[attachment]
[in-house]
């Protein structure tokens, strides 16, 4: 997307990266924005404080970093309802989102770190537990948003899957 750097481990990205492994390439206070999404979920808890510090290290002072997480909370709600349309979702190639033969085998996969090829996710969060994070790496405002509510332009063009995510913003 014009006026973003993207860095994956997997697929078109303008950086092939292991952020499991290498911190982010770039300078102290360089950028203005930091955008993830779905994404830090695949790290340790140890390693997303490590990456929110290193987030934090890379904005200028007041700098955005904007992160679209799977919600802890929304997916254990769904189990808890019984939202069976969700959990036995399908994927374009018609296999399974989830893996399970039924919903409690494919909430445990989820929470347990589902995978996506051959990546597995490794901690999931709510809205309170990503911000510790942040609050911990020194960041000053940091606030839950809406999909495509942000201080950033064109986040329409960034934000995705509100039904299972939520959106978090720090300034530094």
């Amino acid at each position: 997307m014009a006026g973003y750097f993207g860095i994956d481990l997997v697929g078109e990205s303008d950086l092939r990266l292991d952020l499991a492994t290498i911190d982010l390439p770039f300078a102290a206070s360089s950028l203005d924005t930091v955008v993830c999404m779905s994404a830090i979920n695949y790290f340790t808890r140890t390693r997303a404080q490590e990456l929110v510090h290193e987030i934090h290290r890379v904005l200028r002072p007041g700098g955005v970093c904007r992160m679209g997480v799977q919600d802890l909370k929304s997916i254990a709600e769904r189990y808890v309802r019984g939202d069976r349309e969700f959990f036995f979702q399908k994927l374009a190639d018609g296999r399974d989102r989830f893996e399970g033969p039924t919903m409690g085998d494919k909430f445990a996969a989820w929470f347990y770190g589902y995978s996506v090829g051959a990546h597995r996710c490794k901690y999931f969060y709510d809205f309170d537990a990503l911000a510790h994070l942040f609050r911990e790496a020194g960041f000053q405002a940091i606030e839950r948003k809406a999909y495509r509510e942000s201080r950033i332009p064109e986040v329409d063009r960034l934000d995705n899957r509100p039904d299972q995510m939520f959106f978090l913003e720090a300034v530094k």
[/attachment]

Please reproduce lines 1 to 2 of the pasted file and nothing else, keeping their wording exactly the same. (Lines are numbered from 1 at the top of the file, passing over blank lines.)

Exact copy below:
[in-house]
């Protein structure tokens, strides 16, 4: 997307990266924005404080970093309802989102770190537990948003899957 750097481990990205492994390439206070999404979920808890510090290290002072997480909370709600349309979702190639033969085998996969090829996710969060994070790496405002509510332009063009995510913003 014009006026973003993207860095994956997997697929078109303008950086092939292991952020499991290498911190982010770039300078102290360089950028203005930091955008993830779905994404830090695949790290340790140890390693997303490590990456929110290193987030934090890379904005200028007041700098955005904007992160679209799977919600802890929304997916254990769904189990808890019984939202069976969700959990036995399908994927374009018609296999399974989830893996399970039924919903409690494919909430445990989820929470347990589902995978996506051959990546597995490794901690999931709510809205309170990503911000510790942040609050911990020194960041000053940091606030839950809406999909495509942000201080950033064109986040329409960034934000995705509100039904299972939520959106978090720090300034530094």